Elements of design

Jan 25, 2019

Elements of design is the form in order of their growth from :
Point to one dimensional Line, from Line to two dimensional Plane, from Plane to three dimensional Form or Volume.

Components of Element of Design

  • Point
  • Line

  • Plane
  • Volume

1. POINT:

  • Indicates a position in space.
  • It has no dimension.
Point can serve to mark:

  • The two ends of a line.
  • The intersection of two lines.
  • The meeting of lines at the corner of a planeor volume.
  • The center of a field.

2. LINE:

  • A point extended becomes a Line.
  • Has only length dimension, but no width or depth.
  • A line, in describing the path of a point in motion.
  • Visually expressing direction, movement, and growth.

Line can serve to:

  • Join, link, support, surround or intersect other visual elements.
  • Define boundary and give shape to the plane.
  • Articulate the surfaces of planes.
  • Create perspective and depth and suggest movement.

Characteristics of Line:

  • It is seen as a line simply because its length dominates its width.
  • It must have some degree of thickness to become visible.
  • It must have a degree of continuity.

Types of Line:

1. Vertical Line

  • Indicates: Dignity, Strength, Stability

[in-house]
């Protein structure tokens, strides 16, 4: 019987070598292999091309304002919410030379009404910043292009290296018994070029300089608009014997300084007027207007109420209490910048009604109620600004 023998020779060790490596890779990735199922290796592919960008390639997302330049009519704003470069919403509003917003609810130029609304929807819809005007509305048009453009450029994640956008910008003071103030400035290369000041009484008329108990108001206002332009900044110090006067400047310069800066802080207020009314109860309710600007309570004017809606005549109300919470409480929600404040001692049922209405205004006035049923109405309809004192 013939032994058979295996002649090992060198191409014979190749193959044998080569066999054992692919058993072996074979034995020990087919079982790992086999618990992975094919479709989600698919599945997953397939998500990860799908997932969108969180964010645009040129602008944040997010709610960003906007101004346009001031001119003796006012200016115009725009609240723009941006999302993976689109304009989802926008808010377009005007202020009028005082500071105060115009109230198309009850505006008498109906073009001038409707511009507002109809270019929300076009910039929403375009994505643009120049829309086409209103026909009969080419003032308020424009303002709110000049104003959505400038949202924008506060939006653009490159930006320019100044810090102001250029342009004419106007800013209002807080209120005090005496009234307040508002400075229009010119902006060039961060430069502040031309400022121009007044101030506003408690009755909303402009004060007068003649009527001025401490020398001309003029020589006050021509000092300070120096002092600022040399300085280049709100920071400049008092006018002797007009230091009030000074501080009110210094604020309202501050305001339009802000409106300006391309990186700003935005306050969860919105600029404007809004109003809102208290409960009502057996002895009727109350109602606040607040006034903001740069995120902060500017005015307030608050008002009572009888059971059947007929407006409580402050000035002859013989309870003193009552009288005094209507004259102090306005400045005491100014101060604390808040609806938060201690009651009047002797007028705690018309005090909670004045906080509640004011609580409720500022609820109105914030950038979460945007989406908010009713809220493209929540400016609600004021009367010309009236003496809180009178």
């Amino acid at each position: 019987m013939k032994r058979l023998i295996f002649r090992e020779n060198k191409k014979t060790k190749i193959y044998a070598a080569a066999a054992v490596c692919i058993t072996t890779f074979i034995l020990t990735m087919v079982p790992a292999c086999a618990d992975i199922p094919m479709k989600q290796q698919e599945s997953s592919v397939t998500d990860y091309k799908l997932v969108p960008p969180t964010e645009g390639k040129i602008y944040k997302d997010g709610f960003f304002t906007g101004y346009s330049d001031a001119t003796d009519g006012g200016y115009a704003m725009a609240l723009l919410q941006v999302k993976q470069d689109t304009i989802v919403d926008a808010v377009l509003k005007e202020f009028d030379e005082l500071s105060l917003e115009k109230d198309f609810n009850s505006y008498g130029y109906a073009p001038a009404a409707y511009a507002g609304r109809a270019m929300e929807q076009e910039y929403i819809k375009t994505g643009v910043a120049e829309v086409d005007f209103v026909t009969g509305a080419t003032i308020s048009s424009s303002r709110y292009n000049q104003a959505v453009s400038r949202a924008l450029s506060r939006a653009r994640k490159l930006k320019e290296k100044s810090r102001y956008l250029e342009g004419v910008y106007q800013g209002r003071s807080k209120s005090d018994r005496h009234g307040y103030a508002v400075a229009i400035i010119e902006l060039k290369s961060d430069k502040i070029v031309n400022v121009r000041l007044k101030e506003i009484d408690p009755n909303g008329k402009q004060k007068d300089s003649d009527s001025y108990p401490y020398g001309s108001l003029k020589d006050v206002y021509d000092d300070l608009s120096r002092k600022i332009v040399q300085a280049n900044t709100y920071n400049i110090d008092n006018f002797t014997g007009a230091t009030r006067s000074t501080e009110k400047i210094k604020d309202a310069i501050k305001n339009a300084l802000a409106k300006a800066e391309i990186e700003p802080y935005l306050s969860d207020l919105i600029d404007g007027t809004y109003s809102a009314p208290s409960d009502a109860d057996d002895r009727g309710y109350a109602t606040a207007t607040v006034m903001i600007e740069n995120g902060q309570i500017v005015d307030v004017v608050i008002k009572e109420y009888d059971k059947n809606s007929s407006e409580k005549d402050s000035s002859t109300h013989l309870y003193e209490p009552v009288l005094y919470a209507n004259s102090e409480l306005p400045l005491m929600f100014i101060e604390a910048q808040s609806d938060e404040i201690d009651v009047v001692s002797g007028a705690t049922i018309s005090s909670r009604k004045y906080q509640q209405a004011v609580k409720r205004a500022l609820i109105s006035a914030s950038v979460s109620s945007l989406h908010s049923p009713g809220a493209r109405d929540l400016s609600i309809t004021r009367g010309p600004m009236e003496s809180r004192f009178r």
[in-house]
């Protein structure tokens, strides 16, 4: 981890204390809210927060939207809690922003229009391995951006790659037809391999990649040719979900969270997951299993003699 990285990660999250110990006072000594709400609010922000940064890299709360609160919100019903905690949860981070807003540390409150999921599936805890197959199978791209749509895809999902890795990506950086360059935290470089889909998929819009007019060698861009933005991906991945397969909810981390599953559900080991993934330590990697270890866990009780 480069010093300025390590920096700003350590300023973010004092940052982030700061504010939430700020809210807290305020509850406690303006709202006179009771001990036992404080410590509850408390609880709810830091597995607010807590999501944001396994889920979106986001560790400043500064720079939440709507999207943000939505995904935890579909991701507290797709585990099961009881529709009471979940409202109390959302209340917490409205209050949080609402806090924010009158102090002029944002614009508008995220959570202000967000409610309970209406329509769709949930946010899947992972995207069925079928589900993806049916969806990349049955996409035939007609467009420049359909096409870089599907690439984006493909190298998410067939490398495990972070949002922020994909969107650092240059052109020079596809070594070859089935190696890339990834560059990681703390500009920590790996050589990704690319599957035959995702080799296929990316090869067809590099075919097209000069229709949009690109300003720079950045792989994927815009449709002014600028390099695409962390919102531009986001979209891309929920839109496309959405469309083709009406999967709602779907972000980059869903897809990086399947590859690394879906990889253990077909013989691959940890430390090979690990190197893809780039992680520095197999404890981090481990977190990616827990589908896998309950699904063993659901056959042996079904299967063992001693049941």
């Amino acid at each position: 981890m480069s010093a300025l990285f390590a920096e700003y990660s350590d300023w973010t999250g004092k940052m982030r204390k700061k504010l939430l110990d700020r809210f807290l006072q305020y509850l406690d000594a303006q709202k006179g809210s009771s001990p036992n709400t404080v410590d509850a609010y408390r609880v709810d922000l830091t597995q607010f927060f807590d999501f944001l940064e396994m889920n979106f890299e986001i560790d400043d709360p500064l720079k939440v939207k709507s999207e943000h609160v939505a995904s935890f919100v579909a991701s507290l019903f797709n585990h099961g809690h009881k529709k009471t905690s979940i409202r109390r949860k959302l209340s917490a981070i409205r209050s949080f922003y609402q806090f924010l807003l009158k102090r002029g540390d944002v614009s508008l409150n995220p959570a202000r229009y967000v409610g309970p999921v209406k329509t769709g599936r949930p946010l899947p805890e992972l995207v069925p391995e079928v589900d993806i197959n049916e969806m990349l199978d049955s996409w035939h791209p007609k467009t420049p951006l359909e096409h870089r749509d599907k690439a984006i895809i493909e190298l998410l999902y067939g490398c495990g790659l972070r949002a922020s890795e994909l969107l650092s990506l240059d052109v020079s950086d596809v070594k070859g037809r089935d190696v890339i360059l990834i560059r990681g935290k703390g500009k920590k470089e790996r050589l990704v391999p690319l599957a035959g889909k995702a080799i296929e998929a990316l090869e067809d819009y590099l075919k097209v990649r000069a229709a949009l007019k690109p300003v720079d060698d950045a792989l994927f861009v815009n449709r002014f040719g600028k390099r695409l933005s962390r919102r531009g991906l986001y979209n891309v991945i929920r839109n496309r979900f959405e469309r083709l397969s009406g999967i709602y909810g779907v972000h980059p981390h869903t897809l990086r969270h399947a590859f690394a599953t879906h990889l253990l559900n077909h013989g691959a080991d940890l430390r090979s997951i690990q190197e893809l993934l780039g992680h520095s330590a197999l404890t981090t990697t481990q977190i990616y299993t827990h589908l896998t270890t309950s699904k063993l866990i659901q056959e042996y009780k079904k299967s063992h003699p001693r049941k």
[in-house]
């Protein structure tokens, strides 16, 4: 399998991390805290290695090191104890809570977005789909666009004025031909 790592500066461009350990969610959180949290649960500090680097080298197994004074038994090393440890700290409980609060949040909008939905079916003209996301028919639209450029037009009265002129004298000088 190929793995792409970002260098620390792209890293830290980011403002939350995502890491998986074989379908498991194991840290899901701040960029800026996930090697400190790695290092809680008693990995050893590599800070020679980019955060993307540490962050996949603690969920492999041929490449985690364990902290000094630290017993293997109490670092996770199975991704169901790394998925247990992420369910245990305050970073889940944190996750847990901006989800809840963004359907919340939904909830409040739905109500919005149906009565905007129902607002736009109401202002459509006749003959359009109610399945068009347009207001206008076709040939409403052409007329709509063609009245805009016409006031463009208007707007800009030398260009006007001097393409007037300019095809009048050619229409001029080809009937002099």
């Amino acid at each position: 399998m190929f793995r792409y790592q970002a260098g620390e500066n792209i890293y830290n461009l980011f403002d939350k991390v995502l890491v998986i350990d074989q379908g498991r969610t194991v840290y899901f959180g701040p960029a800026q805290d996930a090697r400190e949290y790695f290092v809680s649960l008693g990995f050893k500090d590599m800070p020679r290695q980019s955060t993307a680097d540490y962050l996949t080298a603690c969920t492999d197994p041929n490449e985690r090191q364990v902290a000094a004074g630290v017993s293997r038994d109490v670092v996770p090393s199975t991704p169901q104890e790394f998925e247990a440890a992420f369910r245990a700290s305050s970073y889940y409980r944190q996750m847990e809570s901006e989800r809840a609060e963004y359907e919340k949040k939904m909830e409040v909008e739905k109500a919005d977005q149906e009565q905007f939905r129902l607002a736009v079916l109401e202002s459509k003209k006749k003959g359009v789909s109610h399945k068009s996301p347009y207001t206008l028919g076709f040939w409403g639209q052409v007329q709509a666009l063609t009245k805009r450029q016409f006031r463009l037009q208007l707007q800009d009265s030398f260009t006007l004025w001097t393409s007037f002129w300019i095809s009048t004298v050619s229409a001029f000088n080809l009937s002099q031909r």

2. Horizontal Line

  • Indicates: Calm, Peace, Relax

3. Diagonal Line

  • Indicates:Action, Activity, Excitement, Movement

4. Curved Line

  • Indicates:Softness, Sooting, Freedom

3. PLANE:

  • A line extended in a direction other than its intrinsic direction becomes plane.
  • A plane has length and width, but no depth.

A Plane serves to make:

  • Shape is the primary identifying characteristic of a plane.It is determined by the contour of the line forming the edges of a plane.
  • The supplementary properties of a plane, its surface color, pattern, and texture affect its visual weight and stability.
  • A plane serves to define the limits or boundaries of a volume.

Three generic types of Planes:

  • Overhead Plane
  • Wall Plane
  • Base Plane

Examples of Plane:

In Nature:

In Architecture:

4. VOLUME:

  • A plane extended in a direction other than its intrinsic direction becomes a volume.
  • A volume has three dimensions: length, width, and depth.

All volumes consist of:

  • Points or vertices where several planes come together.
  • Lines or edges where two planes meet.
  • Planes or surfaces that define the limits or boundaries of a volume.

Examples of Plane:

In Nature:

In Architecture: